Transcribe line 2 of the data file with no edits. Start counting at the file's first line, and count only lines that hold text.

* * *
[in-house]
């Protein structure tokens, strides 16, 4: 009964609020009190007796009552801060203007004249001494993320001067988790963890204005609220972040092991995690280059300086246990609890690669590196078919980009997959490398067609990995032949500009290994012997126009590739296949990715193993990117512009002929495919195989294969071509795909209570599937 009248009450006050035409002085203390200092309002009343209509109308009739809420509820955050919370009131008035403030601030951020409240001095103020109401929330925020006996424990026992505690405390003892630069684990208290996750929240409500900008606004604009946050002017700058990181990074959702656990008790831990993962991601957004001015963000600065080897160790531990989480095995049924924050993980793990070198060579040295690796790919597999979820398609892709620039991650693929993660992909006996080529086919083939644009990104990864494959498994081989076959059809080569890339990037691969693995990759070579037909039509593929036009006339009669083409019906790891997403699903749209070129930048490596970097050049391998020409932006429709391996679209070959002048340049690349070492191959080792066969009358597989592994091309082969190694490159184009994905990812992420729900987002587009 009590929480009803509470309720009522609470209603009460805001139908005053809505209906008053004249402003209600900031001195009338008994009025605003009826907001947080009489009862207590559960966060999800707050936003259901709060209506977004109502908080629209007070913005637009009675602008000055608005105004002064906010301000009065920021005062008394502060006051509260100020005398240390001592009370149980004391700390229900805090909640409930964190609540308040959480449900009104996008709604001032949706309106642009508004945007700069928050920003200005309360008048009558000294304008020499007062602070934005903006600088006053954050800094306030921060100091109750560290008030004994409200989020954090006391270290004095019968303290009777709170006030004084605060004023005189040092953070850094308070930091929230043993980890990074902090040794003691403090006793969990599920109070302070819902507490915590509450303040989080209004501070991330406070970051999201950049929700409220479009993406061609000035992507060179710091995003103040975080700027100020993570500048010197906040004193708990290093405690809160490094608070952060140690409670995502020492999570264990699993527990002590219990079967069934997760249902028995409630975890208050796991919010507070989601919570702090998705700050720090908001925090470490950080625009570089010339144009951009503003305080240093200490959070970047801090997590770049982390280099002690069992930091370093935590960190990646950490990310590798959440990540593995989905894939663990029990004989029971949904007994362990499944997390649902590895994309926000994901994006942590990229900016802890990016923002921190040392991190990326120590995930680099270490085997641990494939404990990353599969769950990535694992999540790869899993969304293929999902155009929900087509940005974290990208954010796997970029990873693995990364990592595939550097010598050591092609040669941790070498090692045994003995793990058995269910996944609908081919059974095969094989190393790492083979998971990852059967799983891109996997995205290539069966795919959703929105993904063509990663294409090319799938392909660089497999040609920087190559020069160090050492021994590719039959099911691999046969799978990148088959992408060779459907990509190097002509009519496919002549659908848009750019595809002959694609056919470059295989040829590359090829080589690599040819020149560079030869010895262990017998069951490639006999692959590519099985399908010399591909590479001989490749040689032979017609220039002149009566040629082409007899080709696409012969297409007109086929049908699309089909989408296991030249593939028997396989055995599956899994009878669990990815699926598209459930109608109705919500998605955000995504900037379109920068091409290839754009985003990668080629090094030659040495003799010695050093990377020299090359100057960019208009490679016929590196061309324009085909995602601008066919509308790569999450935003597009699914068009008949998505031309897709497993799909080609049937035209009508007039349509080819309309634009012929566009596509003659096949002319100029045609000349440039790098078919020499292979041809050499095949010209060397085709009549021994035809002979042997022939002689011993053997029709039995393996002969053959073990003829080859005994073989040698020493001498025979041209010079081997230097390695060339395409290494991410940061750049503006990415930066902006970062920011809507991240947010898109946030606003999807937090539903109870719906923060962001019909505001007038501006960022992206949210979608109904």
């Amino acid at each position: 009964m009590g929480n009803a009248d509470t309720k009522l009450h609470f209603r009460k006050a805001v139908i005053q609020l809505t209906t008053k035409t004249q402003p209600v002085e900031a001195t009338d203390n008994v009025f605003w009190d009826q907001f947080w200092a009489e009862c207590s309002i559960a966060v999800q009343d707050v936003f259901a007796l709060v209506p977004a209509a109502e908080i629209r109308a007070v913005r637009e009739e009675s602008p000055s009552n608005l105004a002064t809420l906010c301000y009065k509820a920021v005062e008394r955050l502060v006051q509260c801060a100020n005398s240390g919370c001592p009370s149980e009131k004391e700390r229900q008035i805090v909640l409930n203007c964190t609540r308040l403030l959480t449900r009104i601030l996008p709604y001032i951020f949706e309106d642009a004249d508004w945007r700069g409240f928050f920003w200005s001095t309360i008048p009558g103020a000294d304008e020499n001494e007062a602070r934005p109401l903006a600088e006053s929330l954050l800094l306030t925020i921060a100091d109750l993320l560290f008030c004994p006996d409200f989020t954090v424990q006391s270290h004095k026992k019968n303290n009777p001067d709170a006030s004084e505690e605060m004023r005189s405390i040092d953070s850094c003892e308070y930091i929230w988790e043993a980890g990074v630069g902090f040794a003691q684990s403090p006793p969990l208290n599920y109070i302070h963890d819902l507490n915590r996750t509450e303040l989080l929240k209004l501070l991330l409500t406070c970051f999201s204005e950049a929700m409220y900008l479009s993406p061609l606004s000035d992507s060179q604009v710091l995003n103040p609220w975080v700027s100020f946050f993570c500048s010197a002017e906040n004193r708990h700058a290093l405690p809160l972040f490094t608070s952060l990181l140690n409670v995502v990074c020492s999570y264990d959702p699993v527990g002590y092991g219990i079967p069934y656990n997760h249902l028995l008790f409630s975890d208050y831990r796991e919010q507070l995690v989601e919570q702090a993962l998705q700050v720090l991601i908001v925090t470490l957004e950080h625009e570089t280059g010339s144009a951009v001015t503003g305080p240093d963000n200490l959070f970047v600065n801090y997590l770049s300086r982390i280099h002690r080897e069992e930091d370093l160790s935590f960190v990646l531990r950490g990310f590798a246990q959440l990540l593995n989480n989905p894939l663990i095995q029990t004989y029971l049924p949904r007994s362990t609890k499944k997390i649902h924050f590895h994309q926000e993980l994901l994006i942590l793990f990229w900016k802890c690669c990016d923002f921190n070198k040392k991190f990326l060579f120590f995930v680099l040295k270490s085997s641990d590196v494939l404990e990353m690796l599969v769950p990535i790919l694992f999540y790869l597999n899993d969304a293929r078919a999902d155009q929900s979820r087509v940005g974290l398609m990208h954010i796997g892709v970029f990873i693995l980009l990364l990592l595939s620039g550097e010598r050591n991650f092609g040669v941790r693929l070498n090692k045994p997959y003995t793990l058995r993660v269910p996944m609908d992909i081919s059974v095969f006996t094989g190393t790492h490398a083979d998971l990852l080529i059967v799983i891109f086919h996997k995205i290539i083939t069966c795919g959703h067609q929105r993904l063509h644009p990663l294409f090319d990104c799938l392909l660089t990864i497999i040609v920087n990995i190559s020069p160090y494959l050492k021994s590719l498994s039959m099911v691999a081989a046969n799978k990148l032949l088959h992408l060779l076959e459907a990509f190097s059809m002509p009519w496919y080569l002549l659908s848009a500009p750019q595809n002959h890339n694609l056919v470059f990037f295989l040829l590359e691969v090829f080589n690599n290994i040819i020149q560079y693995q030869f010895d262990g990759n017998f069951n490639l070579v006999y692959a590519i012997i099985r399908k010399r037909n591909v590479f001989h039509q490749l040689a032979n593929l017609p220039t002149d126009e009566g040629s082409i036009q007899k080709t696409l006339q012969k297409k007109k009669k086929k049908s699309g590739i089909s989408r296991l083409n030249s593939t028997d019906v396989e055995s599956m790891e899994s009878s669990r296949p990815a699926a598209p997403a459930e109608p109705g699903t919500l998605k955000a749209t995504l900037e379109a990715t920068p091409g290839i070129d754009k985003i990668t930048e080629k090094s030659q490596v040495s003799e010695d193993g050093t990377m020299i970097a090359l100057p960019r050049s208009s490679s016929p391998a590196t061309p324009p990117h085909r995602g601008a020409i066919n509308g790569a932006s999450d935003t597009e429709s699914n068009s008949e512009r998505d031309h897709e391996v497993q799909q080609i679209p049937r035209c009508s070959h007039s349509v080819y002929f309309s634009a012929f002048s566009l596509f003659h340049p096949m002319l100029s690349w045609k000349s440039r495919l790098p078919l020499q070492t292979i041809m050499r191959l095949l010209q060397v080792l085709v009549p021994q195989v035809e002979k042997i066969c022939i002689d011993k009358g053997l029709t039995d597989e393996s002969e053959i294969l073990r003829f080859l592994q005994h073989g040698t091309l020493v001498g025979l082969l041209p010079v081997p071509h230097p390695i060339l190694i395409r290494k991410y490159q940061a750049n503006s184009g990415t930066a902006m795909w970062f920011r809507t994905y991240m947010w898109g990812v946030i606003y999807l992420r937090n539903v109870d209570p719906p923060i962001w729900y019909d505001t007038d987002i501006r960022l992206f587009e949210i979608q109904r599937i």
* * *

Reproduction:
């Protein structure tokens, strides 16, 4: 009964609020009190007796009552801060203007004249001494993320001067988790963890204005609220972040092991995690280059300086246990609890690669590196078919980009997959490398067609990995032949500009290994012997126009590739296949990715193993990117512009002929495919195989294969071509795909209570599937 009248009450006050035409002085203390200092309002009343209509109308009739809420509820955050919370009131008035403030601030951020409240001095103020109401929330925020006996424990026992505690405390003892630069684990208290996750929240409500900008606004604009946050002017700058990181990074959702656990008790831990993962991601957004001015963000600065080897160790531990989480095995049924924050993980793990070198060579040295690796790919597999979820398609892709620039991650693929993660992909006996080529086919083939644009990104990864494959498994081989076959059809080569890339990037691969693995990759070579037909039509593929036009006339009669083409019906790891997403699903749209070129930048490596970097050049391998020409932006429709391996679209070959002048340049690349070492191959080792066969009358597989592994091309082969190694490159184009994905990812992420729900987002587009 009590929480009803509470309720009522609470209603009460805001139908005053809505209906008053004249402003209600900031001195009338008994009025605003009826907001947080009489009862207590559960966060999800707050936003259901709060209506977004109502908080629209007070913005637009009675602008000055608005105004002064906010301000009065920021005062008394502060006051509260100020005398240390001592009370149980004391700390229900805090909640409930964190609540308040959480449900009104996008709604001032949706309106642009508004945007700069928050920003200005309360008048009558000294304008020499007062602070934005903006600088006053954050800094306030921060100091109750560290008030004994409200989020954090006391270290004095019968303290009777709170006030004084605060004023005189040092953070850094308070930091929230043993980890990074902090040794003691403090006793969990599920109070302070819902507490915590509450303040989080209004501070991330406070970051999201950049929700409220479009993406061609000035992507060179710091995003103040975080700027100020993570500048010197906040004193708990290093405690809160490094608070952060140690409670995502020492999570264990699993527990002590219990079967069934997760249902028995409630975890208050796991919010507070989601919570702090998705700050720090908001925090470490950080625009570089010339144009951009503003305080240093200490959070970047801090997590770049982390280099002690069992930091370093935590960190990646950490990310590798959440990540593995989905894939663990029990004989029971949904007994362990499944997390649902590895994309926000994901994006942590990229900016802890990016923002921190040392991190990326120590995930680099270490085997641990494939404990990353599969769950990535694992999540790869899993969304293929999902155009929900087509940005974290990208954010796997970029990873693995990364990592595939550097010598050591092609040669941790070498090692045994003995793990058995269910996944609908081919059974095969094989190393790492083979998971990852059967799983891109996997995205290539069966795919959703929105993904063509990663294409090319799938392909660089497999040609920087190559020069160090050492021994590719039959099911691999046969799978990148088959992408060779459907990509190097002509009519496919002549659908848009750019595809002959694609056919470059295989040829590359090829080589690599040819020149560079030869010895262990017998069951490639006999692959590519099985399908010399591909590479001989490749040689032979017609220039002149009566040629082409007899080709696409012969297409007109086929049908699309089909989408296991030249593939028997396989055995599956899994009878669990990815699926598209459930109608109705919500998605955000995504900037379109920068091409290839754009985003990668080629090094030659040495003799010695050093990377020299090359100057960019208009490679016929590196061309324009085909995602601008066919509308790569999450935003597009699914068009008949998505031309897709497993799909080609049937035209009508007039349509080819309309634009012929566009596509003659096949002319100029045609000349440039790098078919020499292979041809050499095949010209060397085709009549021994035809002979042997022939002689011993053997029709039995393996002969053959073990003829080859005994073989040698020493001498025979041209010079081997230097390695060339395409290494991410940061750049503006990415930066902006970062920011809507991240947010898109946030606003999807937090539903109870719906923060962001019909505001007038501006960022992206949210979608109904």